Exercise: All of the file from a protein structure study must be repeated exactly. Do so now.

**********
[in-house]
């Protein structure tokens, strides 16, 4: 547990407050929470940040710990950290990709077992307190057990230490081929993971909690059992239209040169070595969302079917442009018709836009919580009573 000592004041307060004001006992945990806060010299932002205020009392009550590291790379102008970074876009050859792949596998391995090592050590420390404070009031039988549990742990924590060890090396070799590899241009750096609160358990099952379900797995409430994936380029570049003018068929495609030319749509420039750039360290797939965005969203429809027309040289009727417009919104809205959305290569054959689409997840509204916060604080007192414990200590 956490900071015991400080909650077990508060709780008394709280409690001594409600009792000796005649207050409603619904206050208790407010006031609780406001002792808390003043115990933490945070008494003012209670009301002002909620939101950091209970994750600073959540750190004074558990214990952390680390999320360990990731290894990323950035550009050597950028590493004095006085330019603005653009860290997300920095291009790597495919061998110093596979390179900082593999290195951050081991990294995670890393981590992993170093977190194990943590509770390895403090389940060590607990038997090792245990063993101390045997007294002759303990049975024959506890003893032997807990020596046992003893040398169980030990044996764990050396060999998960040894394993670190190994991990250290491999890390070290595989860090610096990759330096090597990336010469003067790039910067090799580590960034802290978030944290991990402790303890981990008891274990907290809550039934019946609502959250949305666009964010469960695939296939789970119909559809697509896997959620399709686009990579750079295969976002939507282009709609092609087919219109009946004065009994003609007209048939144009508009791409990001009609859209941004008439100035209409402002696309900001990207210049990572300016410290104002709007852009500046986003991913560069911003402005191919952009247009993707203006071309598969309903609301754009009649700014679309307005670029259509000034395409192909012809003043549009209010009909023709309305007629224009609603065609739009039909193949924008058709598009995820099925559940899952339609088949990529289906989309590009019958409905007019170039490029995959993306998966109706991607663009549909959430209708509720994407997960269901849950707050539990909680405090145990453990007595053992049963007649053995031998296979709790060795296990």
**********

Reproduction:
[in-house]
């Protein structure tokens, strides 16, 4: 547990407050929470940040710990950290990709077992307190057990230490081929993971909690059992239209040169070595969302079917442009018709836009919580009573 000592004041307060004001006992945990806060010299932002205020009392009550590291790379102008970074876009050859792949596998391995090592050590420390404070009031039988549990742990924590060890090396070799590899241009750096609160358990099952379900797995409430994936380029570049003018068929495609030319749509420039750039360290797939965005969203429809027309040289009727417009919104809205959305290569054959689409997840509204916060604080007192414990200590 956490900071015991400080909650077990508060709780008394709280409690001594409600009792000796005649207050409603619904206050208790407010006031609780406001002792808390003043115990933490945070008494003012209670009301002002909620939101950091209970994750600073959540750190004074558990214990952390680390999320360990990731290894990323950035550009050597950028590493004095006085330019603005653009860290997300920095291009790597495919061998110093596979390179900082593999290195951050081991990294995670890393981590992993170093977190194990943590509770390895403090389940060590607990038997090792245990063993101390045997007294002759303990049975024959506890003893032997807990020596046992003893040398169980030990044996764990050396060999998960040894394993670190190994991990250290491999890390070290595989860090610096990759330096090597990336010469003067790039910067090799580590960034802290978030944290991990402790303890981990008891274990907290809550039934019946609502959250949305666009964010469960695939296939789970119909559809697509896997959620399709686009990579750079295969976002939507282009709609092609087919219109009946004065009994003609007209048939144009508009791409990001009609859209941004008439100035209409402002696309900001990207210049990572300016410290104002709007852009500046986003991913560069911003402005191919952009247009993707203006071309598969309903609301754009009649700014679309307005670029259509000034395409192909012809003043549009209010009909023709309305007629224009609603065609739009039909193949924008058709598009995820099925559940899952339609088949990529289906989309590009019958409905007019170039490029995959993306998966109706991607663009549909959430209708509720994407997960269901849950707050539990909680405090145990453990007595053992049963007649053995031998296979709790060795296990």